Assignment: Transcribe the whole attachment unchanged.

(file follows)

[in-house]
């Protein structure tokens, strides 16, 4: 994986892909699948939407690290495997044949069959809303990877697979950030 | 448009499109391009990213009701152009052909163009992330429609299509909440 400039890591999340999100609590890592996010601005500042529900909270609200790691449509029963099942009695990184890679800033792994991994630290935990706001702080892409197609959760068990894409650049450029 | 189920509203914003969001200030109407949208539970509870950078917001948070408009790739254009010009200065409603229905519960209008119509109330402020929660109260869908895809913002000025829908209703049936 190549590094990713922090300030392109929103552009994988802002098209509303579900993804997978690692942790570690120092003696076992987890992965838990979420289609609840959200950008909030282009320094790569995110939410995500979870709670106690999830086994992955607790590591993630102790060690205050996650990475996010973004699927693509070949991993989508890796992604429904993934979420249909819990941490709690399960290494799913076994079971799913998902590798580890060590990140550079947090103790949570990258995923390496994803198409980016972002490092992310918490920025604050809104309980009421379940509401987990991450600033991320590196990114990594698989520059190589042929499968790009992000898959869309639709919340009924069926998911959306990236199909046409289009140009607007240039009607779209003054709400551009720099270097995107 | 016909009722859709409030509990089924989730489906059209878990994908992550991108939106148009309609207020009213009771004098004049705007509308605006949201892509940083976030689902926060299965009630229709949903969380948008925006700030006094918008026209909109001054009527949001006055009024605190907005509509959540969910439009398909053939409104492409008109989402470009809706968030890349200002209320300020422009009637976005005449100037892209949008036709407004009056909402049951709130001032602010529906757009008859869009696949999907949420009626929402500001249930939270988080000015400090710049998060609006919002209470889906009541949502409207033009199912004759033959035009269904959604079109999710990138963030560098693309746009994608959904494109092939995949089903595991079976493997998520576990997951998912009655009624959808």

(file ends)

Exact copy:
[in-house]
């Protein structure tokens, strides 16, 4: 994986892909699948939407690290495997044949069959809303990877697979950030 | 448009499109391009990213009701152009052909163009992330429609299509909440 400039890591999340999100609590890592996010601005500042529900909270609200790691449509029963099942009695990184890679800033792994991994630290935990706001702080892409197609959760068990894409650049450029 | 189920509203914003969001200030109407949208539970509870950078917001948070408009790739254009010009200065409603229905519960209008119509109330402020929660109260869908895809913002000025829908209703049936 190549590094990713922090300030392109929103552009994988802002098209509303579900993804997978690692942790570690120092003696076992987890992965838990979420289609609840959200950008909030282009320094790569995110939410995500979870709670106690999830086994992955607790590591993630102790060690205050996650990475996010973004699927693509070949991993989508890796992604429904993934979420249909819990941490709690399960290494799913076994079971799913998902590798580890060590990140550079947090103790949570990258995923390496994803198409980016972002490092992310918490920025604050809104309980009421379940509401987990991450600033991320590196990114990594698989520059190589042929499968790009992000898959869309639709919340009924069926998911959306990236199909046409289009140009607007240039009607779209003054709400551009720099270097995107 | 016909009722859709409030509990089924989730489906059209878990994908992550991108939106148009309609207020009213009771004098004049705007509308605006949201892509940083976030689902926060299965009630229709949903969380948008925006700030006094918008026209909109001054009527949001006055009024605190907005509509959540969910439009398909053939409104492409008109989402470009809706968030890349200002209320300020422009009637976005005449100037892209949008036709407004009056909402049951709130001032602010529906757009008859869009696949999907949420009626929402500001249930939270988080000015400090710049998060609006919002209470889906009541949502409207033009199912004759033959035009269904959604079109999710990138963030560098693309746009994608959904494109092939995949089903595991079976493997998520576990997951998912009655009624959808």